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AR-VR Based Military Training Applications

Augmented and Virtual Reality Applications in Military Training

OUTLINE

Thesis: Augmented/Virtual reality technology can advantageously be integrated into military training.

  1. In military training (Livingston, et al., 2011, pp. 671-672; Rathnayake, 2018, p. 1; Brown, Stripling, & Coyne, 2006, para. 1)
  2. Ground-force training applications (Hicks, Flanagan, Petrov, & Stoyen, 2002, para. 1)
  3. Battlefield augmented reality system (Julier, Baillot, Lanzagorta, Brown, & Rosenblum, 2000, pp. 1-6; Livingston, et al., 2011, pp. 678, 679, 682)
  4. Urban skills training system (Brown et al., para. 4-5; Livingston et al., 2011, pp. 696-697)
  5. The mission rehearsel exercise (Rathnayake, 2018, pp. 2-3)
  6. Augmented maps (Rathnayake, 2018, p. 3)
  7. Aerospace training applications (Macchiarella, & Vincenzi, 2004, Abstract)
  8. Call for fire/Close air support simulation (Champney, Salcedo, Lackey, Serge, & Sinagra, 2016, p. 364)
  9. Virtual reality based navigation training system (Liu, Liu, Zhu, An, & Hu, pp. 417, 422)
  10. Flight simulation (Livingston et al., 2011, p. 679)
  11. Helmet-mounted displays (Yuen, Yaoyuneyong, & Johnson, 2011, p. 126)
  12. Head up displays (Caudell, & Mizell, 1992, p. 661)

Augmented and virtual reality applications in military training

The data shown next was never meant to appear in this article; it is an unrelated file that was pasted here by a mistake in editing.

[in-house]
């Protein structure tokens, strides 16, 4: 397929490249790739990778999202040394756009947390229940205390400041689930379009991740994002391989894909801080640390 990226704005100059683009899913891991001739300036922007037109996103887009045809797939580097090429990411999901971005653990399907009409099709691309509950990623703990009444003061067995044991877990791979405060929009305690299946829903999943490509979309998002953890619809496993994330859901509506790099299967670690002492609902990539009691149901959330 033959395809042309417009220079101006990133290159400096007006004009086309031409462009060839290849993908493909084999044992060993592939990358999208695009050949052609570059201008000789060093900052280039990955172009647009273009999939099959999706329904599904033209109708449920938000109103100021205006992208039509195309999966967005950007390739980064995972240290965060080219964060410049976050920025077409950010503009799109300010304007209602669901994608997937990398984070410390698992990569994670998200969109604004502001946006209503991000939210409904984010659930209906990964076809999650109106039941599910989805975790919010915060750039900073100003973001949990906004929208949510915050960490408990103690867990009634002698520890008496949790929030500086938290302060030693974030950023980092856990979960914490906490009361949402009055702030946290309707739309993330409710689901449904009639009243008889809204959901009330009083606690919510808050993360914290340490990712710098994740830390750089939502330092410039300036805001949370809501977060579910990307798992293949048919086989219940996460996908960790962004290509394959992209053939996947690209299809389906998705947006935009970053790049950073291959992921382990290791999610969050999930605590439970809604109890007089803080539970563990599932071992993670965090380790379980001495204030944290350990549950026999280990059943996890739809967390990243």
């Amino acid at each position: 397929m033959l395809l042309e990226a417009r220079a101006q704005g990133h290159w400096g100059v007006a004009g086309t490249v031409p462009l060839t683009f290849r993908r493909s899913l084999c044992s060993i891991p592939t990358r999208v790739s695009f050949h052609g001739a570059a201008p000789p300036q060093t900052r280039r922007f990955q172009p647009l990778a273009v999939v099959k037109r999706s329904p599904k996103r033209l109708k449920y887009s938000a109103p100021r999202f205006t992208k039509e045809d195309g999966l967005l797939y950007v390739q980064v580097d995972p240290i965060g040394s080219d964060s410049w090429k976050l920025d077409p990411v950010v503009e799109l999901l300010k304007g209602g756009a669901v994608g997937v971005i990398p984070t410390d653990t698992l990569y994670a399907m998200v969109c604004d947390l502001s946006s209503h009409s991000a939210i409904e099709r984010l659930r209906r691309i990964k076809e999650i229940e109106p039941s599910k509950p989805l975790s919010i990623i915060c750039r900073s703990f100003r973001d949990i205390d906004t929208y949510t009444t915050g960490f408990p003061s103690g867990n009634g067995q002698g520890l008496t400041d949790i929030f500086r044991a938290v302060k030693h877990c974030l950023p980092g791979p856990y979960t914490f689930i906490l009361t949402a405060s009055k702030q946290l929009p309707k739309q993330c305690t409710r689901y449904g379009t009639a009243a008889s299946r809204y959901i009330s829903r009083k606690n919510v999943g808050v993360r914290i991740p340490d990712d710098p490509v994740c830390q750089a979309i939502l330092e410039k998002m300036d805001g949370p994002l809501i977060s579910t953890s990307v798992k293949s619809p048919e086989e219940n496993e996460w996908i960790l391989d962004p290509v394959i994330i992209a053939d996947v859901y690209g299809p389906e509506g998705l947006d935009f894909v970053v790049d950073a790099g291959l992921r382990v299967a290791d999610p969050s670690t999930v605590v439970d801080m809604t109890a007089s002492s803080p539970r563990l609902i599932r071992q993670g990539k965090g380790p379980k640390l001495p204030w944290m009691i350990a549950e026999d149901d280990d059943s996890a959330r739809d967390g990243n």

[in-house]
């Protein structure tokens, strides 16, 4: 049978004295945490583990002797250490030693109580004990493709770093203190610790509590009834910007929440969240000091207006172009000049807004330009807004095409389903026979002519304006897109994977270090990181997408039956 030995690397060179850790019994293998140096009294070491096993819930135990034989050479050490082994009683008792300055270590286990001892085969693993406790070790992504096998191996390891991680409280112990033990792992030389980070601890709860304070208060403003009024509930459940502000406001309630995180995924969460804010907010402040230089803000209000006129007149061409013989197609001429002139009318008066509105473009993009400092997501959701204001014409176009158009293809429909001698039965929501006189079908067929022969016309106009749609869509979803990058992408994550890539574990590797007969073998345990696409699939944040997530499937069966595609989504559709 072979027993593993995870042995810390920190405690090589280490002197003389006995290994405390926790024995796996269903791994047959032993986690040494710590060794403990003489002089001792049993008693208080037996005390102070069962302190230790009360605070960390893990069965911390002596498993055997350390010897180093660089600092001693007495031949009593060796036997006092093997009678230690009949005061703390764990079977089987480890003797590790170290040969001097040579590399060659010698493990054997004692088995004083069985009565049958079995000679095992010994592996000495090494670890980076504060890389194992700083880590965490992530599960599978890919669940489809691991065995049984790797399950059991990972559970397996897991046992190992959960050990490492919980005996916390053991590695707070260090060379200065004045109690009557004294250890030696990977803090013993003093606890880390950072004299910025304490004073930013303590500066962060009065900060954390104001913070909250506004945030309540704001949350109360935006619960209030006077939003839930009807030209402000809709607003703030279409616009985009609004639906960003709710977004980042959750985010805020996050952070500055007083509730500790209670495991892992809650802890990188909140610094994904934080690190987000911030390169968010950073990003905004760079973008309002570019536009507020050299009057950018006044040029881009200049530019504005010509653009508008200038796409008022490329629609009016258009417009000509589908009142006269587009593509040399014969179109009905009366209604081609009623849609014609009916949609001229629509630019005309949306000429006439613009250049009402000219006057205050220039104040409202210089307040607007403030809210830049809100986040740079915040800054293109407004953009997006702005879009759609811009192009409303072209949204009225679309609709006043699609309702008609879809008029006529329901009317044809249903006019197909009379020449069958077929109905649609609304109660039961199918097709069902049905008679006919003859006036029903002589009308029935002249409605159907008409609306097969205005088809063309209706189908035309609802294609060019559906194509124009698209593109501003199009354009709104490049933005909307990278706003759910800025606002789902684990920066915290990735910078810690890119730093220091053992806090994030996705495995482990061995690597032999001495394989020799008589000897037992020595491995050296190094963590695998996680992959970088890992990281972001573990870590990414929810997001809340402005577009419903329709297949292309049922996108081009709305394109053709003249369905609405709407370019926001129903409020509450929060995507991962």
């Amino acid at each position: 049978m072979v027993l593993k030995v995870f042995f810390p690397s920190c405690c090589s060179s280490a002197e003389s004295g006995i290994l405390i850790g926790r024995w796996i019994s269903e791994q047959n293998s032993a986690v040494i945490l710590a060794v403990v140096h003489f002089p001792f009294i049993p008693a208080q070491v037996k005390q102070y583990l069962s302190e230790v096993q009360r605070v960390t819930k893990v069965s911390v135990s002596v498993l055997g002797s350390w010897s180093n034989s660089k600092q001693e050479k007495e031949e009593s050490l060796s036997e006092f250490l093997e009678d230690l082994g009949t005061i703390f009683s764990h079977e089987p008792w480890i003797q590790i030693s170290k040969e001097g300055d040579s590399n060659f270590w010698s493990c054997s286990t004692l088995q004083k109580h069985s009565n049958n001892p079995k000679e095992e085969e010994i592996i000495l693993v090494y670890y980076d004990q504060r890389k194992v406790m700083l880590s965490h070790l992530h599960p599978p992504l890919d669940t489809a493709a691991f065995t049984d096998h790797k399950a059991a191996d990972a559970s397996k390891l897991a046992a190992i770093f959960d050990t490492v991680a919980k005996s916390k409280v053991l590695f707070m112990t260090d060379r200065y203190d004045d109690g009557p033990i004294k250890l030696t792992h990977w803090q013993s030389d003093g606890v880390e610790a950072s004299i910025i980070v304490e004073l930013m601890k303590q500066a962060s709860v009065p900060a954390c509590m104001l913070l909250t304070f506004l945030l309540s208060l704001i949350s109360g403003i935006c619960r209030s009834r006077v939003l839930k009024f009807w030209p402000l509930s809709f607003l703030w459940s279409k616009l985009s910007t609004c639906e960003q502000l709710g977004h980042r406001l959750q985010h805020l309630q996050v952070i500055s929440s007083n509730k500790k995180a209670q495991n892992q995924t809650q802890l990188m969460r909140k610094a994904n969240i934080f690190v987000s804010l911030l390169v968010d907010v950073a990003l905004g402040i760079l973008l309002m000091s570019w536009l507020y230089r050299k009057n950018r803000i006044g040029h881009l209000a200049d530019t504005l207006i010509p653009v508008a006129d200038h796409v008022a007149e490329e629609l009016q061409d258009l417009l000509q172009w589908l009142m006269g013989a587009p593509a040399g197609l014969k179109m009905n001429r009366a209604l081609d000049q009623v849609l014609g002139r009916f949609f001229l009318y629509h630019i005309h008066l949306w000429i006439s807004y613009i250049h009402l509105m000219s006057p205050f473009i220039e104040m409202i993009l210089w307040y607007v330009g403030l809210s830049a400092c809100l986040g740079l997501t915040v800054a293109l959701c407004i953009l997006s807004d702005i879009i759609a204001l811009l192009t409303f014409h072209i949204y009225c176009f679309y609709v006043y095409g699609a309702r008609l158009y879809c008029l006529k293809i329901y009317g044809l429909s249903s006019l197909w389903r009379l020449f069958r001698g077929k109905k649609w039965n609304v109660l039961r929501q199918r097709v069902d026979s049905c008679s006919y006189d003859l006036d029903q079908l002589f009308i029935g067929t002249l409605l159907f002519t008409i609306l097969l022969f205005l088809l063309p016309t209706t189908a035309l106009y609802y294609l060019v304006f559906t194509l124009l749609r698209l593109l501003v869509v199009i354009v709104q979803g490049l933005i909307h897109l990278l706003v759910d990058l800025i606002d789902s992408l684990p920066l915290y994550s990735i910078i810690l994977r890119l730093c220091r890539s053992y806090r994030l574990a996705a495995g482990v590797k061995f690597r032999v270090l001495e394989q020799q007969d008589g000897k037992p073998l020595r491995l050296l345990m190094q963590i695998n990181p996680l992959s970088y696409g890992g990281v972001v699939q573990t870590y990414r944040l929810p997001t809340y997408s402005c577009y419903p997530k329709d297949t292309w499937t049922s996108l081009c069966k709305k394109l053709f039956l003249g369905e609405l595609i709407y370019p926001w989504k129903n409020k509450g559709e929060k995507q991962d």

Human beings’ distinctive capability of both visualizing what they have experienced and envisioning dreamlike adventures has driven their fate forward. A valuable gift of this special capability provides them with a technology of building imaginary worlds. In this context, virtual reality is a simulated environment in which the real world’s events and objects along with the unreal platforms can be created veridically. Besides, augmented reality uses symbols, graphics, and images belonging to virtual reality in order to superimpose them into the three dimensional world space. There have already been numerous researches about virtual and augmented reality available and it seems that this study field is destined to be researched about even more. Virtual and augmented reality offer a good deal of applications in many areas for various purposes such as educational and training aims. In time, the new-style applications supported by this technology will expectedly continue to replace with the conventional educational applications. Military training is the one drawing attention within this framework. Since this technology’s being cost-efficient, fault-tolerant and didactive, supplying a more realistic exercise opportunity, having an interaction option, teaching through an enjoyable way, and so forth, it has obvious supremacies over the traditional education of areas mentioned above. Thus, it can be claimed that augmented and virtual reality technology can advantageously be integrated into military training.